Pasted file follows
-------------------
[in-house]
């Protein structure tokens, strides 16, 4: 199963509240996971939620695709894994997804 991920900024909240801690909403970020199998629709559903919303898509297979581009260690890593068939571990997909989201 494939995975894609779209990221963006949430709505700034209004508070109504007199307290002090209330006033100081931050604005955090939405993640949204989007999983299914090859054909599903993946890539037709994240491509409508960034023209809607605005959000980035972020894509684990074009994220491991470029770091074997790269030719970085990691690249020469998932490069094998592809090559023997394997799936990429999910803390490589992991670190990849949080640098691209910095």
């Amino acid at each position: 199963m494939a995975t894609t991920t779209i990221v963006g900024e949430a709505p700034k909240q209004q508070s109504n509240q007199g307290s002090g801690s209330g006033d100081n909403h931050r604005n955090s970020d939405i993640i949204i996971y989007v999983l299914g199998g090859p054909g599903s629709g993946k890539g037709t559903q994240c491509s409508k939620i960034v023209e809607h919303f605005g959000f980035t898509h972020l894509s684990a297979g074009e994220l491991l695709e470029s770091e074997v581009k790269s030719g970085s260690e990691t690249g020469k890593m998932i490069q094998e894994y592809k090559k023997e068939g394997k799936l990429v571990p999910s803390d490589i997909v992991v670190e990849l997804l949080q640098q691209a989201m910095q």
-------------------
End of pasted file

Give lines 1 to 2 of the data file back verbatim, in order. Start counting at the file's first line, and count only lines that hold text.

[in-house]
């Protein structure tokens, strides 16, 4: 199963509240996971939620695709894994997804 991920900024909240801690909403970020199998629709559903919303898509297979581009260690890593068939571990997909989201 494939995975894609779209990221963006949430709505700034209004508070109504007199307290002090209330006033100081931050604005955090939405993640949204989007999983299914090859054909599903993946890539037709994240491509409508960034023209809607605005959000980035972020894509684990074009994220491991470029770091074997790269030719970085990691690249020469998932490069094998592809090559023997394997799936990429999910803390490589992991670190990849949080640098691209910095």